The economy of expression
You’ve probably heard of the BRIC countries: Brazil, Russia, India and China, the fast-growing economies leaving the traditional economic superpowers for dead. It’s a neat little acronym (which handily lends itself to all manner of punning headlines).
It was coined by people at Goldman Sachs, and it caught on pretty quick. Now they’ve come up with a new label for the countries hot on their heels: the Next 20.
I first heard it at The Economist’s grandly titled Emerging Markets Summit in London. And in one discussion, The Economist’s Daniel Franklin was fairly scathing about Goldman’s naming efforts. Next 20, he thought, really wasn’t in the same league as the BRICs.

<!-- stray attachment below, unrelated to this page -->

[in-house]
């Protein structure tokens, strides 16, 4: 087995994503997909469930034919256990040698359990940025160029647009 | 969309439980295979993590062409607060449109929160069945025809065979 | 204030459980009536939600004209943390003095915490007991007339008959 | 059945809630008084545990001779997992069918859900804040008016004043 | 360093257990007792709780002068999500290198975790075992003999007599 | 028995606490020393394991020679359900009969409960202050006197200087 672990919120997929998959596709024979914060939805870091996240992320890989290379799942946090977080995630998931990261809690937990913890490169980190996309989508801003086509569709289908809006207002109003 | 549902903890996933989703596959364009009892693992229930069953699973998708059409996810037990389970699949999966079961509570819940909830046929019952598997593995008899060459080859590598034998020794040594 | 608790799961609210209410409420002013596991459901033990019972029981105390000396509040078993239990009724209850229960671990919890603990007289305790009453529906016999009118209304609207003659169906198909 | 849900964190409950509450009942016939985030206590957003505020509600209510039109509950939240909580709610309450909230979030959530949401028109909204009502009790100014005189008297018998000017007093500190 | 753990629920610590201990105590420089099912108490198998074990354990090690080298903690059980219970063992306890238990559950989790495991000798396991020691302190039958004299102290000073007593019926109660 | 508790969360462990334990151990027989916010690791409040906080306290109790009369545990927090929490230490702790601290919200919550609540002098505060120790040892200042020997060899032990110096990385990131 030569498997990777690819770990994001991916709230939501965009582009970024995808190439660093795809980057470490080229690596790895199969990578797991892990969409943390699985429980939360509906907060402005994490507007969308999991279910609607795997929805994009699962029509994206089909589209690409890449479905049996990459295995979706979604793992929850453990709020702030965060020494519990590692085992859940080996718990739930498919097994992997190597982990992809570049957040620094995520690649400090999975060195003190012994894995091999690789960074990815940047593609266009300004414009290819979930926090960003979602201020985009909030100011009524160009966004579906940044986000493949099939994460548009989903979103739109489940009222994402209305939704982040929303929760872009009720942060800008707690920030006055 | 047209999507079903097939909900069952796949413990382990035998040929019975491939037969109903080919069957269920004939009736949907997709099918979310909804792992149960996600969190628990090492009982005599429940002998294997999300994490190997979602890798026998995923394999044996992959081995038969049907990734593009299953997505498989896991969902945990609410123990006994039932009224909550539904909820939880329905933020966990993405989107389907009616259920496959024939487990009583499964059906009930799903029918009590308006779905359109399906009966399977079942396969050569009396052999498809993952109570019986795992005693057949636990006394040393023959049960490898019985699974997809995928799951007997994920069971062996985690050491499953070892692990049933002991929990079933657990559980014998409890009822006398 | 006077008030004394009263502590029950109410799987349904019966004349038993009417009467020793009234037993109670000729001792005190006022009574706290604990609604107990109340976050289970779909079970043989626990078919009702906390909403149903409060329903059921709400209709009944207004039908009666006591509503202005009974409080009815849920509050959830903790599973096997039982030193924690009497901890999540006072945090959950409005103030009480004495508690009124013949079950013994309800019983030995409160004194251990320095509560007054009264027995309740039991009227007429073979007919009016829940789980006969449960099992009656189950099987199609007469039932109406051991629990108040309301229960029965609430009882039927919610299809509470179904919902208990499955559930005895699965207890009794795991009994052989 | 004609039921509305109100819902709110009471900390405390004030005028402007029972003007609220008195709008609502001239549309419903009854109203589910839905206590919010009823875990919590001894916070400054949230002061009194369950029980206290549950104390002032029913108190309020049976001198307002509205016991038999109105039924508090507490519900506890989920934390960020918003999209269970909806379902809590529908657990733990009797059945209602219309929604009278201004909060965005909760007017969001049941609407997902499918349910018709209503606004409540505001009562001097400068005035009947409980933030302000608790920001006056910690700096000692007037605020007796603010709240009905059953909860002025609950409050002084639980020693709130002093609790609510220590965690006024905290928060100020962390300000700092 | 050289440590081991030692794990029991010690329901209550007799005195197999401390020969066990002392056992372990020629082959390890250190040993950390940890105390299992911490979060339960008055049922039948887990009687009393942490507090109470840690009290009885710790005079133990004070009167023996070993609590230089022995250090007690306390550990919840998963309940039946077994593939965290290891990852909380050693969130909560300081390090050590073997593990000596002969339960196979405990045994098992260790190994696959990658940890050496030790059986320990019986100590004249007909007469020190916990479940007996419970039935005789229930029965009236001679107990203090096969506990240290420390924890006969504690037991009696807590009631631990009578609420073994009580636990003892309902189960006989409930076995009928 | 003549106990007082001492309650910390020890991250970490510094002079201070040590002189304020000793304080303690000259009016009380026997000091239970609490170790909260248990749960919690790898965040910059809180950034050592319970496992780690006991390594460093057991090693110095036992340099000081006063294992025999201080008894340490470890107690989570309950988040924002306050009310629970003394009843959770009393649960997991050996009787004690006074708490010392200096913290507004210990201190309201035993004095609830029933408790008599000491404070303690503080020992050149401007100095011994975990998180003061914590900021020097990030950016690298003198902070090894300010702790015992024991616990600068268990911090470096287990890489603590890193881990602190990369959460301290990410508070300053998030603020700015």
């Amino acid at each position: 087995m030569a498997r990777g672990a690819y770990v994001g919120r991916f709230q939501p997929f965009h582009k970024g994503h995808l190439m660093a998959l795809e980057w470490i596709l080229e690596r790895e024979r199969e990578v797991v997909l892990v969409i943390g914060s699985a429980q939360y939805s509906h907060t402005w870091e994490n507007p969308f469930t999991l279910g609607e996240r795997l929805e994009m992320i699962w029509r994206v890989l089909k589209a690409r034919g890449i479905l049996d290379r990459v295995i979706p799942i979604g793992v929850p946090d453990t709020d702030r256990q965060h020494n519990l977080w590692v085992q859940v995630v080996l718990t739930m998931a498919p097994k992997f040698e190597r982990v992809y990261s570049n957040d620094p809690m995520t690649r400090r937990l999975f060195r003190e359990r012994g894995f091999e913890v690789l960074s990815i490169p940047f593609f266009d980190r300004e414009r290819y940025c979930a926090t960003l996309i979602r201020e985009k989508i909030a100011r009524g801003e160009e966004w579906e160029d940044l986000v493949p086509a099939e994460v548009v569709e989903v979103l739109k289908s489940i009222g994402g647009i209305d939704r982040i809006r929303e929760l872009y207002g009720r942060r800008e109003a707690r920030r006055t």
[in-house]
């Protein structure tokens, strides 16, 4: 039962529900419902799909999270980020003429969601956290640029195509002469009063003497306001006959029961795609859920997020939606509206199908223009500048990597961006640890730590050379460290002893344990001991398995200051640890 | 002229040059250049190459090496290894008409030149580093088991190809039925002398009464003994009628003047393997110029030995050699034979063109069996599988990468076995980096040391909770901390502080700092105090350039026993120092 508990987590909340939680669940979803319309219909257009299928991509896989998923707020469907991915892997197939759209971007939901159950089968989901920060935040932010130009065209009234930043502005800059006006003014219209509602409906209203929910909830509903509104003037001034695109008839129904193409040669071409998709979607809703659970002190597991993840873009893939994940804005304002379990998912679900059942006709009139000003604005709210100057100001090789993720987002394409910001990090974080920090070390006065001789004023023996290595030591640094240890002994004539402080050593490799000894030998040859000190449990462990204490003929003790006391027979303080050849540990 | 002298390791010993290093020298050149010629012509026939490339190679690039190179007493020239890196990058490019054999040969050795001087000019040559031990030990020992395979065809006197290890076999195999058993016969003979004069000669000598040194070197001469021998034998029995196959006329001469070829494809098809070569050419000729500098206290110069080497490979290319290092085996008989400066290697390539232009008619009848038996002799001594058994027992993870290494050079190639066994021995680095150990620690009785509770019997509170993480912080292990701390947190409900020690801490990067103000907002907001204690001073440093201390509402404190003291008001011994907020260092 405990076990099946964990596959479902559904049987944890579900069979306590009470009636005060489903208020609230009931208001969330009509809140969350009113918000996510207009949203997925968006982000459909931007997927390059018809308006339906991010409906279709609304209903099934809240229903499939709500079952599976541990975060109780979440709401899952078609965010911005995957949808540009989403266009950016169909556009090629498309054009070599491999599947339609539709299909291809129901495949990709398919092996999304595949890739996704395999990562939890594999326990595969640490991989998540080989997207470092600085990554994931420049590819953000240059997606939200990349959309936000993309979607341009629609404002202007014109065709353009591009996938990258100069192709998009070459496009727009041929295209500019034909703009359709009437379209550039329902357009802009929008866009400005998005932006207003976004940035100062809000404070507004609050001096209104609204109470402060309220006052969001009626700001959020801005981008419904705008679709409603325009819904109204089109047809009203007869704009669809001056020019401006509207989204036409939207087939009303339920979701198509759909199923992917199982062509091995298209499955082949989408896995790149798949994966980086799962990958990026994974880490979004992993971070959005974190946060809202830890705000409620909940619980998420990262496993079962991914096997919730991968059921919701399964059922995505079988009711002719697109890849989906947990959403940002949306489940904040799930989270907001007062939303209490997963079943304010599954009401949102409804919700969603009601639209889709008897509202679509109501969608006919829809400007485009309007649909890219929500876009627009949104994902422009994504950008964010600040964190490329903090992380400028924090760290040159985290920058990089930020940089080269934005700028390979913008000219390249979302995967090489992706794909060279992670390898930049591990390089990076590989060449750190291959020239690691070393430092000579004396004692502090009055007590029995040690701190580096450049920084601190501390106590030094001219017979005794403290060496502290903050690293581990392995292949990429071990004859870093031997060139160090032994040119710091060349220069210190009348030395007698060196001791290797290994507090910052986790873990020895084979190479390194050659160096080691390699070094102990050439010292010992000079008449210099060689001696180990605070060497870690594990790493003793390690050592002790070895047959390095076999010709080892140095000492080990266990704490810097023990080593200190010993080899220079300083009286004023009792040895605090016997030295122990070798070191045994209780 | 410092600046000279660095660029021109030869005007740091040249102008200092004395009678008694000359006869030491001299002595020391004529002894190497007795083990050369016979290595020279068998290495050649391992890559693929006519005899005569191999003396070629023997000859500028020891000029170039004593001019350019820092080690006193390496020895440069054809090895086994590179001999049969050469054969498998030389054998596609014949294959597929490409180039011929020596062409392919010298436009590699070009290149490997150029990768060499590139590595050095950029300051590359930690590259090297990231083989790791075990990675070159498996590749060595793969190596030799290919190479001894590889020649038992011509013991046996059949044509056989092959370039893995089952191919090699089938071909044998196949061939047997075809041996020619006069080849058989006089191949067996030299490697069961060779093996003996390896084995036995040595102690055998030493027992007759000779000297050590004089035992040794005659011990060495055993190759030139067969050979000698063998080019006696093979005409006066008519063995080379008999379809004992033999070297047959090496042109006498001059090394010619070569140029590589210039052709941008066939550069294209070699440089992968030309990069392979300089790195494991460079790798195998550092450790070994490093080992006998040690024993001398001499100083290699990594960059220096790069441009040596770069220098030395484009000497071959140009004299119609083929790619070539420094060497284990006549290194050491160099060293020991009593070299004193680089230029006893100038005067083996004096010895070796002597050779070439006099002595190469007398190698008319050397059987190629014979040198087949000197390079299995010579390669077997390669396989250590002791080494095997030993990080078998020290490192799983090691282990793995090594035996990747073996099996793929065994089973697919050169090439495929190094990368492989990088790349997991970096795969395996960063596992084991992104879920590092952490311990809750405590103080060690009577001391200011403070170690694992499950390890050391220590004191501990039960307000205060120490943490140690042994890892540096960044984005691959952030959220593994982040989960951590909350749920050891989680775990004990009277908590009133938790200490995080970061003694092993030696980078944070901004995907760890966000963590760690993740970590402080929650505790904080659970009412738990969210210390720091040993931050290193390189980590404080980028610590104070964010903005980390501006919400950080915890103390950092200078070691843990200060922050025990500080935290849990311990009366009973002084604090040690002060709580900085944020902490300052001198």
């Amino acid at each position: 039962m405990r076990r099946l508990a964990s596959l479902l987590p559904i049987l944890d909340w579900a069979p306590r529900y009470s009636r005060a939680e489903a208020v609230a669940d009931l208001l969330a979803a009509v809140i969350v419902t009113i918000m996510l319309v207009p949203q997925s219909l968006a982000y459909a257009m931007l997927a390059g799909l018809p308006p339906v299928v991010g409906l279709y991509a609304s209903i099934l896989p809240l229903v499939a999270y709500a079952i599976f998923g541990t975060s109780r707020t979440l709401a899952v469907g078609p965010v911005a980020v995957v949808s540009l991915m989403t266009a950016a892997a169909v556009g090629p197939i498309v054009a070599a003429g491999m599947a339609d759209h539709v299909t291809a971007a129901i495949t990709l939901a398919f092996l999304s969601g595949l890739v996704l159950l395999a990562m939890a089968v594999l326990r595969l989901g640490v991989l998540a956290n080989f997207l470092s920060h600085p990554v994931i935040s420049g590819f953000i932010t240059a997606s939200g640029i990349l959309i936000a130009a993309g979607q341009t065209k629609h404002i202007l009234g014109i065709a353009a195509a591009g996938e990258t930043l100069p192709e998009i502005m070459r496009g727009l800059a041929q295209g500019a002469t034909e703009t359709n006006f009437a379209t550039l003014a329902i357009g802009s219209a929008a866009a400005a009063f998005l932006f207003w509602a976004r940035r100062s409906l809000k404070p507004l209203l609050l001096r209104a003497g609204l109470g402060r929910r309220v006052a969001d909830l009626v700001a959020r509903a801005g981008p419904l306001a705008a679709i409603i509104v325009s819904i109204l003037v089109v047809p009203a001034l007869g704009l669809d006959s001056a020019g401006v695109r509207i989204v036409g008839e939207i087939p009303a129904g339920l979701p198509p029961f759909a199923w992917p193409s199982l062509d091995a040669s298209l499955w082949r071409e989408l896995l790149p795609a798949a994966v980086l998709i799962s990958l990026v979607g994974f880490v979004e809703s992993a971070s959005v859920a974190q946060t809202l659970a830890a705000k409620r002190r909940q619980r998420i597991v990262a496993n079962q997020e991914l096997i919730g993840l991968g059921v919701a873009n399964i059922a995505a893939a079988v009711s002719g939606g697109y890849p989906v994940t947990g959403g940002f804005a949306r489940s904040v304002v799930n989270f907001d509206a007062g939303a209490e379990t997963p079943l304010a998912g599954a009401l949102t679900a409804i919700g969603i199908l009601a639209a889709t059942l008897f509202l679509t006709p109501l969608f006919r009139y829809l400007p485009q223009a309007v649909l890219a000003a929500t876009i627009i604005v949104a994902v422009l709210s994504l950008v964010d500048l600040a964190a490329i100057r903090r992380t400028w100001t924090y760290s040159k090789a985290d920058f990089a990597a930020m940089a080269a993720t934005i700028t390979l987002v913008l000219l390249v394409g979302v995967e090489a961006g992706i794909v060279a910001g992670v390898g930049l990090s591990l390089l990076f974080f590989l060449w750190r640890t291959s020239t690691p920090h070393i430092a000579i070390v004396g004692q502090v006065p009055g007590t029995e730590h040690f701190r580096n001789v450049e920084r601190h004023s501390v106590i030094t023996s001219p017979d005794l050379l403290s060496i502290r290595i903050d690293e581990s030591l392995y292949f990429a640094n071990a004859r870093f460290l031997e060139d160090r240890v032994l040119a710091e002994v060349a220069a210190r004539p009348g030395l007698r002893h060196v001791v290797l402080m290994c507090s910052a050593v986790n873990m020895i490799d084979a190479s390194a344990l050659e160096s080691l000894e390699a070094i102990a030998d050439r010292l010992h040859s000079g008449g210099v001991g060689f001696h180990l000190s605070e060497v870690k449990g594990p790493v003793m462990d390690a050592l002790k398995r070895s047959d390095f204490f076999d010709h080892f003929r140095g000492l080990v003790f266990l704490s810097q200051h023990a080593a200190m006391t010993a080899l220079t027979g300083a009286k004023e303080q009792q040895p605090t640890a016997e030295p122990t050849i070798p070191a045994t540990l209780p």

It’s interesting that even in such a supposedly highbrow world as economics, a memorable moniker can make the difference between whether your idea takes hold or not. And it’s an area with some evocative language: crashes and crunches, even a Great Depression.
Words mean numbers, we often say, when we’re trying to convince people of the value of our work. Numbers need words too, it seems, to wheedle their way into our heads and tell a good story.
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